snou lith thicke and wide, 430 And alle wihtes 55 habbeth sorhe, 56
“Owl,” she said, “why dost thou so? 411 Thou singest in winter a song of woe; Thou singest as doth a hen in snow: All that she sings it is for woe; In winter thou singest in wrath and gloom, In summer thou art ever dumb. 'Tis thy foul malice that hinders thee, That blithe with us thou may'st not be; For envy 'tis that in thee burns, When in the spring our bliss returns.
420 Thou farest as doth the wicked ever, Whom joy of others pleases never; For grudging and louring is he mad Whene'er he sees that men are glad. Rather would such a one espy Tears in every person's eye; Never a whit would that man care Though flocks were mixed, both head and hair. So dost thou fare, upon thy side; For when the snow lies thick and wide, 430 And every creature lives in sorrow,
Thu singest from eve fort amorhe.1
Then singest thou from eve till morrow.
16 sai: and ga,
An angel thus til 15 him can
it be dai,
26 wil sek him for to sla.27 Thare sal 28 yee bide stil wit 29 the barn,30 Til that I eft 31 cum yow to warn."
was Joseph redi bun; Wit 34 naghtertale 35 he went o
Forth sco rad,40 that moder mild,
depe. Thar 45 thai tham thoght to rest and slepe; Thar did 46 thai Mari for to light,47 231 Bot son thai sagh 48 an ugli sight. Als 49 thai loked tham biside,
An angel thus to him did say:
Now soon was Joseph ready dight;
Forth she rode, that mother mild,
231 But soon they saw an ugly sight. As they were looking them beside,
1 till morning 2 but 3 creature
on my account 5 rejoices
when hopeth for 8 coming 9 face 10 know 11 bids visage redness 14 pastime 15 to 16 did 17 get ready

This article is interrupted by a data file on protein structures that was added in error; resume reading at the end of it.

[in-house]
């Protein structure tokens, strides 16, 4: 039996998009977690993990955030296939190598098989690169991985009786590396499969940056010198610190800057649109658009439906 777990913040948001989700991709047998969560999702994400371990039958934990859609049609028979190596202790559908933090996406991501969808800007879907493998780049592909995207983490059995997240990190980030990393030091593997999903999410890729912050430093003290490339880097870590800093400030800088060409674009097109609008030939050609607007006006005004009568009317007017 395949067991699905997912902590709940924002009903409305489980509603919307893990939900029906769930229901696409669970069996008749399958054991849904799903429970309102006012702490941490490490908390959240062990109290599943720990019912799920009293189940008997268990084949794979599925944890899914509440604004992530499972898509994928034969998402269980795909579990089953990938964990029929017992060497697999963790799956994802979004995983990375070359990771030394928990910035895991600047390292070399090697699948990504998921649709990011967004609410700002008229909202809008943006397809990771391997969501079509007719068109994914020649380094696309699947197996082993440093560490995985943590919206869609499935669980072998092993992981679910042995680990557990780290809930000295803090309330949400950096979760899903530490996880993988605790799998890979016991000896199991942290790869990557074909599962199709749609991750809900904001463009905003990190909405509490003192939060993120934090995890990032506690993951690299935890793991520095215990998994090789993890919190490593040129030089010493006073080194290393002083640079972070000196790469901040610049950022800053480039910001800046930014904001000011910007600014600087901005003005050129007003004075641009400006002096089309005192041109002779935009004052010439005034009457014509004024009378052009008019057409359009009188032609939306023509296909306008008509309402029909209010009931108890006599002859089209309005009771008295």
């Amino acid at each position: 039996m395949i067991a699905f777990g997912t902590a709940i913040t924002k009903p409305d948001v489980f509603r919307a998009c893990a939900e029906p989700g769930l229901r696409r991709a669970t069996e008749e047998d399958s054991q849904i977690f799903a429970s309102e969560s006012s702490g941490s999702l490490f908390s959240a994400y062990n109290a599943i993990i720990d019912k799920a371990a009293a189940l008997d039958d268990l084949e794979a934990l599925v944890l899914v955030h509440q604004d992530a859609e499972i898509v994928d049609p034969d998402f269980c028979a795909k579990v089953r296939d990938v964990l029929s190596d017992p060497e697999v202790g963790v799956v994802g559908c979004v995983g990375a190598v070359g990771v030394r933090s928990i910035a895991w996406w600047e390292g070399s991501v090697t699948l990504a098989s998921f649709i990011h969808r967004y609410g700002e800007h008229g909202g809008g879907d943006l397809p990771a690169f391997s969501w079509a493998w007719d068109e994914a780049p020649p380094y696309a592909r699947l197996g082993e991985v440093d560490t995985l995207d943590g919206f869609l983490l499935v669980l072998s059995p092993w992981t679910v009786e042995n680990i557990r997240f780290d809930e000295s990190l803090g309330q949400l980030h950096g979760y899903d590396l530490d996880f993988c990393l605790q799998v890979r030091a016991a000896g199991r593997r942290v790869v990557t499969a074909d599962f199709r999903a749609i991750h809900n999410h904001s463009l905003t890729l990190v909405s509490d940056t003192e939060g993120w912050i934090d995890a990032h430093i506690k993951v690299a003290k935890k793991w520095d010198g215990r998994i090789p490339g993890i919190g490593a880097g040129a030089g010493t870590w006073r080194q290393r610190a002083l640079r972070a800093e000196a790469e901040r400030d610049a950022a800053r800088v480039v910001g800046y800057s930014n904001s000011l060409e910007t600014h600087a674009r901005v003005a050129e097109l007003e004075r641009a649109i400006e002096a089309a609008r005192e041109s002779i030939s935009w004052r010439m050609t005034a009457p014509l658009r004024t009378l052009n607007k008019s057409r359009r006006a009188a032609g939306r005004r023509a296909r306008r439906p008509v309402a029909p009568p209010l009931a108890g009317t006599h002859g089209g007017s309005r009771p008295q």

now 2 follow wilderness child's 25 foe 26 from now
shall slay with child again
soon 33 prepared
36 from 37 house
she rode 41 bosom carried came to
cave that was
caused 47 alight 48 saw
Ute o this cove than sagh 3 thai glide
240 Than com
12 the propheci al cler To dede 13 that said es in Sauter : 14 “The dragons, wonand 15 in thair cove, The Laverd 16 agh 17 yee worthli to lose.” 18 Jesus he went befor tham than, Forbed 19 tham lharm do ani man. Maria and Joseph ne-for-1 hi 20 For the child war ful dreri ; 21 Bot Jesus ansuard 22 thaim onan: “For me drednes haf 24 nu yee nan,25 250 Ne haf yee for me na barn-site, 26 For I am self man al parfite,27 And al the bestes that ar wild For me most 28 be tame and mild.”' Leon yode tham als imid; ? And pardes,50 als 31 the dragons did, Bifor Maria and Joseph yede, 32 In right wai tham for to lede. Quen Maria sagh thaa' bestes lute,33 First sco was gretli in dute,35
260 Til Jesus loked on hir blith And dridnes 36 bad hir nan to kith.37 “Moder,” he said, “has thou na ward 38 Nother o 39 leon ne o lepard, For thai com noght us harm to do, Bot thair servis at serve us to." Bath 41 ass and ox that wit 42 tham war And bestes that thair harnais bar Ule o Jerusalem, thair kyth, The leons mekli yod 32 tham wit,42
270 Wit-uten harm of ox or ass, Or ani best that wit tham was. Than was fulfild the propheci, That said was thoru Jeremi: “Wolf and wether, leon and ox, Sal
comen samen,:6 and lamb and fox."
Out of this cave then saw they glide
Jesus, he went before them then,
Both ass and ox were with them there,